As plaintiffs’ firms approach a “max out” point on potential mesothelioma lawsuits and judicial reforms limit the filing of non-impaired asbestotic cases, there is a growing national trend toward filing more lung cancer claims.
Unlike the relatively limited number of people diagnosed annually with mesothelioma (estimated at 2,500 to 9,300 cases over the next 20-plus years), about 226,160 Americans are diagnosed with lung cancer each year. According to the Centers for Disease Control and Prevention (CDC), approximately 85 percent of lung cancers are smoking-related. However, plaintiffs’ attorneys have experts willing to testify that exposure to asbestos is a substantial contributing factor to the development of lung cancer (some even suggest a “synergistic effect”).
Also, the bankruptcy trusts pay significant amounts for lung cancer claims and have a low standard for the definition of a “non-smoker” such that a claimant with a significant, but remote smoking history is characterized as a “non-smoker” and can receive a higher payment than a current smoker. This provides an incentive to seek out and file claims for people diagnosed with lung cancer who also allegedly worked with or around asbestos or just lived with someone with a history of asbestos exposure.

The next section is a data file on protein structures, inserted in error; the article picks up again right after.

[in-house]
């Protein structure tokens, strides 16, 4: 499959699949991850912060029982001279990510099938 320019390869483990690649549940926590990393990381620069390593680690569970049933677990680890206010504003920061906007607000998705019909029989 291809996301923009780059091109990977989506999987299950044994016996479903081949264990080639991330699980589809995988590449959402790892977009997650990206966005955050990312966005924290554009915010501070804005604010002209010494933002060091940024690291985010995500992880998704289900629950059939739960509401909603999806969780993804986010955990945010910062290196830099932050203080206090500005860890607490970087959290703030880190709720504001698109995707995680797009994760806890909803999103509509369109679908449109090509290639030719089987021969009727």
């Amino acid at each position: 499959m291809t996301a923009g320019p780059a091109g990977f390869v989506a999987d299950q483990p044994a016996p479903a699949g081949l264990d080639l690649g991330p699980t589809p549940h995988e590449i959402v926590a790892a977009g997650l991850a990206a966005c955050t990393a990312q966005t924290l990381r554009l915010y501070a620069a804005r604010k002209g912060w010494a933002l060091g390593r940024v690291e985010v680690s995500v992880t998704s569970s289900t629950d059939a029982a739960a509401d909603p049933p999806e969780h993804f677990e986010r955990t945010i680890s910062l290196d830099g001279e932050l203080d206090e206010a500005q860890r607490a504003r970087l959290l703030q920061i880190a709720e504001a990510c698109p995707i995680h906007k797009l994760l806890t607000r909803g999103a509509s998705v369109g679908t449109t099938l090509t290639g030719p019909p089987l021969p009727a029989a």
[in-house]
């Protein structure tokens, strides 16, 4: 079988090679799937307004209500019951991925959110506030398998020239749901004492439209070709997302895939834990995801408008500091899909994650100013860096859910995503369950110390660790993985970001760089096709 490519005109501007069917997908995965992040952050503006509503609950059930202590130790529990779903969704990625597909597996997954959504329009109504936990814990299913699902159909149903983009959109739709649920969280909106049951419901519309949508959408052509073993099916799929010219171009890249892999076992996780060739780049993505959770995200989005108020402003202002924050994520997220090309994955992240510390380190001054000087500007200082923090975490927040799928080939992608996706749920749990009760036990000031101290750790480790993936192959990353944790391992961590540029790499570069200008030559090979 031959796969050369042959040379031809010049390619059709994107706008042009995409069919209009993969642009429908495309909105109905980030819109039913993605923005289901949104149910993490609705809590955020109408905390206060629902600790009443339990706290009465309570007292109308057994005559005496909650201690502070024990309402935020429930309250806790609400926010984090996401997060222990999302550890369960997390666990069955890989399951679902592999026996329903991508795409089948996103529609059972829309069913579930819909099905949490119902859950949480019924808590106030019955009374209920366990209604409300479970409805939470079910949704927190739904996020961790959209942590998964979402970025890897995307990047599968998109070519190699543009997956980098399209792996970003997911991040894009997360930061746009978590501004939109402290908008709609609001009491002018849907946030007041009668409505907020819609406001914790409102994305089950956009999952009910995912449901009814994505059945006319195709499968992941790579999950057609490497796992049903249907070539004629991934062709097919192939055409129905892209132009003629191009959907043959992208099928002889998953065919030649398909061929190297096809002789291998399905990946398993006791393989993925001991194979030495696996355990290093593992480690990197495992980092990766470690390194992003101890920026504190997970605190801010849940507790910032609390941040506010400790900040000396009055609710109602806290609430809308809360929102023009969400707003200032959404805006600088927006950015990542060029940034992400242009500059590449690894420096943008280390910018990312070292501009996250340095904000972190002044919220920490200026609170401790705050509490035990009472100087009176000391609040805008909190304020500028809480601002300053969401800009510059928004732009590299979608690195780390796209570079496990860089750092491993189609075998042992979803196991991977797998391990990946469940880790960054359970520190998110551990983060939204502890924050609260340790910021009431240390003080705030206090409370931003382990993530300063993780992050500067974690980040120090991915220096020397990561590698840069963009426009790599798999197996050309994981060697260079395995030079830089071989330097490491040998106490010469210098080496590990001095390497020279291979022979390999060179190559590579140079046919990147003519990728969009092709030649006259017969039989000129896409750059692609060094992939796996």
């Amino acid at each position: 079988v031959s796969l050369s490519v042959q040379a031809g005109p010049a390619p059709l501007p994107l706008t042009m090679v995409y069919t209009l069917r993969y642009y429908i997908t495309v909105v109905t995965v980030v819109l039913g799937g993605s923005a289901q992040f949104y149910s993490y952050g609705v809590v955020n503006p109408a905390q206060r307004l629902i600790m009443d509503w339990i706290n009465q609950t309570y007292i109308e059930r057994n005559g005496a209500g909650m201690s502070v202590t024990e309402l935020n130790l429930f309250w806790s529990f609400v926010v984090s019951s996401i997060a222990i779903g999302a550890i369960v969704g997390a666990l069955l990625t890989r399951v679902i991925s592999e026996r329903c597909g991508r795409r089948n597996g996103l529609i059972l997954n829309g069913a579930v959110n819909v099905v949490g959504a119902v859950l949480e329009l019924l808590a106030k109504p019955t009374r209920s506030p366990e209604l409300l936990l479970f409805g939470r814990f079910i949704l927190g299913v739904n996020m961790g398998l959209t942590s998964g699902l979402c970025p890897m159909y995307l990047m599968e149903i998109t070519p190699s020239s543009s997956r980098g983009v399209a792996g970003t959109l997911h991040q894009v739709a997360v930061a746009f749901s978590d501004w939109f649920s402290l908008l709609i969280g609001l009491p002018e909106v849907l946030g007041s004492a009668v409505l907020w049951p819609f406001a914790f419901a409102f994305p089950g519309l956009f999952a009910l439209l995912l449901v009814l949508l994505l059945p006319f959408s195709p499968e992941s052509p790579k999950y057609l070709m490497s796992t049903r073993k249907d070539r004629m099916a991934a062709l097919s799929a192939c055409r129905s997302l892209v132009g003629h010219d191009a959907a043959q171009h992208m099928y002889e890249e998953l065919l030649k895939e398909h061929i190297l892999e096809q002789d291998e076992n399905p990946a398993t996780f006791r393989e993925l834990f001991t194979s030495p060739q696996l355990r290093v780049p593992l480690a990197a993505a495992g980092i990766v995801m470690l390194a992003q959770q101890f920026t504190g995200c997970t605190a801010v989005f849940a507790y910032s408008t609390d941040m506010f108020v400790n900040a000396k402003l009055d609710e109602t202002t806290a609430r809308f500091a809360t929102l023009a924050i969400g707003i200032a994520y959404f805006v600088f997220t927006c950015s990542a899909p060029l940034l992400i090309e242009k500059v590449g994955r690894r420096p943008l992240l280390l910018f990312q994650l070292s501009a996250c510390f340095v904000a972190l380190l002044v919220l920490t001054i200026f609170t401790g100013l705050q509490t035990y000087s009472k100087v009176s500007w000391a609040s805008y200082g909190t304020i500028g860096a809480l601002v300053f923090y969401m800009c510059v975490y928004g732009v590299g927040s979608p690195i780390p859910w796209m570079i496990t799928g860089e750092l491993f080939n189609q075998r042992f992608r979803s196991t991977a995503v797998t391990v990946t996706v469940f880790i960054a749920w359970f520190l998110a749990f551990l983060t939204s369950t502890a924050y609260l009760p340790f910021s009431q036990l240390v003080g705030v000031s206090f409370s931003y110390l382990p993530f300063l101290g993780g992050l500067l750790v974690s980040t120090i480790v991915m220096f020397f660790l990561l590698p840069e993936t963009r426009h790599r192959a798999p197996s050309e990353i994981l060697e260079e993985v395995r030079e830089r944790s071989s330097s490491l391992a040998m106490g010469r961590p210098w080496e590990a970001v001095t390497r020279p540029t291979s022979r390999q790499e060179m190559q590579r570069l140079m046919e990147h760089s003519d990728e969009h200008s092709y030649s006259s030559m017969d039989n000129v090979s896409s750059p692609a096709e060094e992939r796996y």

“Asbestos-related” lung cancer claims can involve significant damages and settlement value especially in “plaintiff-friendly” jurisdictions with favorable jury pools. Moreover, the majority of mesothelioma cases have been captured in the marketplace by top tier plaintiffs’ firms that spend significant amounts on marketing or referral fees. This leaves many of the other plaintiffs’ firms to pursue the lung cancer cases. Accordingly, there has been a noticeable increase in lung cancer filings nationally, especially in more active jurisdictions. For example, in 2012, lung cancer claims for the first time exceeded mesothelioma claims in Madison County, Illinois. Additionally, according to the U.S. Chamber Institute for Legal Reform, the number of pending lung cancer cases in New York City has nearly tripled over the past four years.
This trend has been noticed and criticized in the context of New York Congresswoman Carolyn McCarthy’s lung cancer lawsuit. In high-profile editorial pieces in Forbes magazine.
McCarthy’s heavy smoking history (over 40 years) is juxtaposed against her claim of take-home exposure to asbestos from her father and brothers who worked on Navy ships and in utilities. The articles detail how New York plaintiffs’ asbestos firms use “a time-honored strategy of bundling weak and strong cases together leveraging larger overall settlements than if the cases were presented separately.” It remains to be seen if this criticism will slow the wave of lung cancer filings.